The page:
Plus, I want to say Thank You for taking the time to answer my questions in detail that I much appreciate. I look forward to hearing more about Vive Nano in general, about the new glass coating product, and about the product safety projects with Canada’s National Institute of Nanotechnology and with the researchers at McGill soon.

ETA Feb.28.11: I understand from Darren Anderson that Keith Thomas, Vive Nano’s President and CEO answered some of the questions. So, thank you to Keith Thomas. Here’s his biography from Vive Nano’s Management Team web page,

Keith Thomas is a proven entrepreneur and was most recently CEO of Vector Innovations, which was backed by a number of well regarded venture firms and successfully exited. He has led a number of large-scale projects, restructuring companies in 3 countries at New York-based Tandon Capital, managing strategy and operations projects at Booz Allen & Hamilton and completing corporate finance transactions at Citibank in the US and Europe. He is a member of the Young Presidents Organization (YPO) and holds an M.B.A. from Columbia University, an M.A. in Economics and a B.A.Sc. in Engineering from the University of Toronto.

Cleaning dirty water

Two news items about cleaning dirty water and the Canadian nanotech scene in two days! First, I got news of a Canada-China-India-Israel Roundtable on Sustainable Water Management via Nano- and Emerging Technologies held February 22-23, 2011 in Edmonton, Alberta. [Note: The information about the participant countries is directly from the ISTP website and there is no mention of the US as there is in the following article. This may be due to a late entrance to the event.] From the Feb. 22, 2011 article by Dave Cooper in the Vancouver Sun,

Canada joined hands with four other nations Tuesday in a partnership aimed at harnessing the potential of nanotechnology to improving the world’s water supply.

“Applying advanced technology to the problems of water is a serious issue. This is not a sideshow, it is a fundamental issue,” said Henri Rothschild, CEO of federally backed International Science and Technology Partnerships (ISTP) Canada.

The goal of the participants from Canada, the U.S. [?], China, India and Israel is to discuss “the real opportunities to address these challenges by pooling resources and expertise,” he said, in a spectrum from drinking and waste water to desalinization.

… with plenty of local water research underway to deal with the oilsands, funded by industry and governments, the region is now internationally recognized for its water expertise. “There are a lot of scientists and engineers here who know the subject. It’s leading edge and dealing with some very hard issues,” Rothschild said. “With this roundtable, we are trying to break new ground and create something that takes it to another level, and have it based here in Canada. This is one model under discussion,” he added.

There’s more information about the event on the ISTP roundtable wepage and, for those who are curious about the ISTP itself, here’s a description from their Who We Are page,

STPCanada was incorporated as a not-for-profit organization with the primary objective of strengthening Canada’s science and technology (S&T), business to business relations and ultimately overall economic, trade and political relations. ISTPCanada was selected by the Government of Canada, through the Department of Foreign Affairs and International Trade, to deliver the India, China and Brazil elements of its International Science and Technology Partnerships Program (ISTPP). Reflecting that bilateral S&T agreements are already in place with India and China, funding for these two countries was provided to ISTPCanada in April 2007, with additional funding for Brazil expected in 2008/2009 on completion of a similar bilateral agreement.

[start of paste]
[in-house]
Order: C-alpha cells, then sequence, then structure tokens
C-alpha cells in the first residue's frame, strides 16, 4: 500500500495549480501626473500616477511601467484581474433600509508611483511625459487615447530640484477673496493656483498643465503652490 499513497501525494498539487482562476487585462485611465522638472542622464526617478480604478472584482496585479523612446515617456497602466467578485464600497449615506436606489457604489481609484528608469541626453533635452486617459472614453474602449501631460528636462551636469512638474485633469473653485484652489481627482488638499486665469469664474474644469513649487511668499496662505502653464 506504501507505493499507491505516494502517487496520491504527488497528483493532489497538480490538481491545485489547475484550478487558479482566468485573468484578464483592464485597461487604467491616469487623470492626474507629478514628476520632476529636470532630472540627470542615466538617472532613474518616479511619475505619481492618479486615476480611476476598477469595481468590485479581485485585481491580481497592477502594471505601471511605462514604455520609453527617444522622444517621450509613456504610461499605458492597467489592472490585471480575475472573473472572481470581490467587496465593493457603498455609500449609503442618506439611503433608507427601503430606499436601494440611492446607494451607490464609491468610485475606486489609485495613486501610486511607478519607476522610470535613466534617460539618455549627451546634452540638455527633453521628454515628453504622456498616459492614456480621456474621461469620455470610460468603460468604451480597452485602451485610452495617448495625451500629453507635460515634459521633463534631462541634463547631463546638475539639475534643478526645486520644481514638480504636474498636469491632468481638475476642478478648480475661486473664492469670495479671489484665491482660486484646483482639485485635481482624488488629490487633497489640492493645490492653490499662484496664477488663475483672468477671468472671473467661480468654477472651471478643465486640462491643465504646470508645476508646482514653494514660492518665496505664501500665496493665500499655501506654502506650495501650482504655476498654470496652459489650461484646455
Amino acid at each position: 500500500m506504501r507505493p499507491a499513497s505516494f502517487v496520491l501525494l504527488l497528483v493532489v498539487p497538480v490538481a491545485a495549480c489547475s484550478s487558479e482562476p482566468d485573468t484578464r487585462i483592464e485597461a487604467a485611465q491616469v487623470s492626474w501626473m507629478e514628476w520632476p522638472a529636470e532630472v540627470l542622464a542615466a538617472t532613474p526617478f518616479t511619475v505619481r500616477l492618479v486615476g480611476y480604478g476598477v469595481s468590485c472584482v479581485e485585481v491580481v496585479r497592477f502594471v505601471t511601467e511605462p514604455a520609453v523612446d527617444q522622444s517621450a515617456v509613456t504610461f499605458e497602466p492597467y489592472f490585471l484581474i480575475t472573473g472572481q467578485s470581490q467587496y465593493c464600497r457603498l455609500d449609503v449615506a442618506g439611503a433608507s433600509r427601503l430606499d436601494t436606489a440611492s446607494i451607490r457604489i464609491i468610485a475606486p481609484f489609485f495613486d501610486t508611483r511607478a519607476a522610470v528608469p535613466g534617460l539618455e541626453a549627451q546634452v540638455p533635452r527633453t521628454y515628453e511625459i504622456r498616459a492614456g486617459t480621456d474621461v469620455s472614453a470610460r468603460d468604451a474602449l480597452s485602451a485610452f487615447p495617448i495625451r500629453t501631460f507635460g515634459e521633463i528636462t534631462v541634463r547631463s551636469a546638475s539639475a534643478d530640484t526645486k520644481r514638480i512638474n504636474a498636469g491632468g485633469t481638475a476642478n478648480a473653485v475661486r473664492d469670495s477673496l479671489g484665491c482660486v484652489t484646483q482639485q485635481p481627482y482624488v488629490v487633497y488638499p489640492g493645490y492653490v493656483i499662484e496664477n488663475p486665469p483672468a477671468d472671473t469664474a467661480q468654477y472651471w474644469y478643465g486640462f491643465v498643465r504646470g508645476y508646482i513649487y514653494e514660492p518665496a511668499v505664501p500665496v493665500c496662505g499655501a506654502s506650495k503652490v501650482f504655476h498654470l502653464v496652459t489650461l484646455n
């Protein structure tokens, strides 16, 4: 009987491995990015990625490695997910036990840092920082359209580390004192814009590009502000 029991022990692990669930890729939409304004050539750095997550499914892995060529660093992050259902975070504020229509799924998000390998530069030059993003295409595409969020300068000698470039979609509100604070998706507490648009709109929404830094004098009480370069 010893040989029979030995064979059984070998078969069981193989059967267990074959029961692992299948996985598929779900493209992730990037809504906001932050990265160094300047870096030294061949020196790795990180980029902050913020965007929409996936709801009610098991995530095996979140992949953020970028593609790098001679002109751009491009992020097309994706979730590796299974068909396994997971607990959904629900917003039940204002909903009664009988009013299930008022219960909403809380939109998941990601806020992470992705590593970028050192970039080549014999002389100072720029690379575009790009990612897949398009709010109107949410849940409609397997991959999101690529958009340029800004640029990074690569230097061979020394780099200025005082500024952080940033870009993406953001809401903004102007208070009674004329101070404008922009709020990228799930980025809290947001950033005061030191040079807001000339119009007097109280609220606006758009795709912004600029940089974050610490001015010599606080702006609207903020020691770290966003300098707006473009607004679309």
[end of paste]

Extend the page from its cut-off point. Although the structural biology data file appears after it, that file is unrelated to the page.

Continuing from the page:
I do see the flag for the State of California on the page but it’s  not mentioned as a member of the ISTP. Perhaps they haven’t had time to update the site or they’re not sure how to add the information given that the other members are countries. Also, Brazil which is a member of the ISTP was not at the roundtable.

Getting back to the water, I had no idea the Edmonton region was internationally recognized for its expertise in water.  Meanwhile on the other side of the country, researchers from McGill University have developed a new and inexpensive way to filter water in case of emergencies. From the Feb. 23, 2011 news release,

Disasters such as floods, tsunamis, and earthquakes often result in the spread of diseases like gastroenteritis, giardiasis and even cholera because of an immediate shortage of clean drinking water. Now, chemistry researchers at McGill University have taken a key step towards making a cheap, portable, paper-based filter coated with silver nanoparticles to be used in these emergency settings.

“Silver has been used to clean water for a very long time. The Greeks and Romans kept their water in silver jugs,” says Prof. Derek Gray, from McGill’s Department of Chemistry. But though silver is used to get rid of bacteria in a variety of settings, from bandages to antibacterial socks, no one has used it systematically to clean water before. “It’s because it seems too simple,” affirms Gray.

Prof. Gray’s team, which included graduate student Theresa Dankovich, coated thick (0.5mm) hand-sized sheets of an absorbent porous paper with silver nanoparticles and then poured live bacteria through it. “Viewed in an electron microscope, the paper looks as though there are silver polka dots all over,” says Dankovich, “and the neat thing is that the silver nanoparticles stay on the paper even when the contaminated water goes through.” The results were definitive. Even when the paper contains a small quantity of silver (5.9 mg of silver per dry gram of paper), the filter is able to kill nearly all the bacteria and produce water that meets the standards set by the American Environmental Protection Agency (EPA).

The filter is not envisaged as a routine water purification system, but as a way of providing rapid small-scale assistance in emergency settings. “It works well in the lab,” says Gray, “now we need to improve it and test it in the field.”